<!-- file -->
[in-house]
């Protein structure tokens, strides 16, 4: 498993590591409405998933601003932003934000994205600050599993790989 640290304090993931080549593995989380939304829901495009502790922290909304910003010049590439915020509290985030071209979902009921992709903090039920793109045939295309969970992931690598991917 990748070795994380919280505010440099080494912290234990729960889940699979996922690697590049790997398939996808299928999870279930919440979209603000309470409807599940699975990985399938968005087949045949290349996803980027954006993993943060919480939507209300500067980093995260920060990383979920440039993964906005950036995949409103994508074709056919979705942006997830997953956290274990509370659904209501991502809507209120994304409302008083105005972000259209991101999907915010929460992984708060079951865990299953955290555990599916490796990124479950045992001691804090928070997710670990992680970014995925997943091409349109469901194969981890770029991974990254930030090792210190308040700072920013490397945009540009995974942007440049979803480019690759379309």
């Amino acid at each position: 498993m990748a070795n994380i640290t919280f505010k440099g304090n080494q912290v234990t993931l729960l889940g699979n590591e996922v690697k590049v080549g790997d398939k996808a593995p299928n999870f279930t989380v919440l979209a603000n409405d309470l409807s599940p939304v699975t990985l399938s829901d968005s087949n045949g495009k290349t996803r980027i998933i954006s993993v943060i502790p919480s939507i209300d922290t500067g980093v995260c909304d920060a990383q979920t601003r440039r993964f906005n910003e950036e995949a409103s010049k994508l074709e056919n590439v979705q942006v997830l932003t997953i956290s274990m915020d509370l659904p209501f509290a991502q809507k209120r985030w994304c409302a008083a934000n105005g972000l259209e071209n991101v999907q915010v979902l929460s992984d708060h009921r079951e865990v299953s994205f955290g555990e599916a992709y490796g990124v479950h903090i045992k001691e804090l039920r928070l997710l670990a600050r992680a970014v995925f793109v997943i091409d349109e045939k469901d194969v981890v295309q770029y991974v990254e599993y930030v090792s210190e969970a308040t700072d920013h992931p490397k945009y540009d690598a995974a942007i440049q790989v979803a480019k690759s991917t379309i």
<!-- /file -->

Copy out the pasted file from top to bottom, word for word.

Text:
[in-house]
């Protein structure tokens, strides 16, 4: 498993590591409405998933601003932003934000994205600050599993790989 640290304090993931080549593995989380939304829901495009502790922290909304910003010049590439915020509290985030071209979902009921992709903090039920793109045939295309969970992931690598991917 990748070795994380919280505010440099080494912290234990729960889940699979996922690697590049790997398939996808299928999870279930919440979209603000309470409807599940699975990985399938968005087949045949290349996803980027954006993993943060919480939507209300500067980093995260920060990383979920440039993964906005950036995949409103994508074709056919979705942006997830997953956290274990509370659904209501991502809507209120994304409302008083105005972000259209991101999907915010929460992984708060079951865990299953955290555990599916490796990124479950045992001691804090928070997710670990992680970014995925997943091409349109469901194969981890770029991974990254930030090792210190308040700072920013490397945009540009995974942007440049979803480019690759379309």
């Amino acid at each position: 498993m990748a070795n994380i640290t919280f505010k440099g304090n080494q912290v234990t993931l729960l889940g699979n590591e996922v690697k590049v080549g790997d398939k996808a593995p299928n999870f279930t989380v919440l979209a603000n409405d309470l409807s599940p939304v699975t990985l399938s829901d968005s087949n045949g495009k290349t996803r980027i998933i954006s993993v943060i502790p919480s939507i209300d922290t500067g980093v995260c909304d920060a990383q979920t601003r440039r993964f906005n910003e950036e995949a409103s010049k994508l074709e056919n590439v979705q942006v997830l932003t997953i956290s274990m915020d509370l659904p209501f509290a991502q809507k209120r985030w994304c409302a008083a934000n105005g972000l259209e071209n991101v999907q915010v979902l929460s992984d708060h009921r079951e865990v299953s994205f955290g555990e599916a992709y490796g990124v479950h903090i045992k001691e804090l039920r928070l997710l670990a600050r992680a970014v995925f793109v997943i091409d349109e045939k469901d194969v981890v295309q770029y991974v990254e599993y930030v090792s210190e969970a308040t700072d920013h992931p490397k945009y540009d690598a995974a942007i440049q790989v979803a480019k690759s991917t379309i």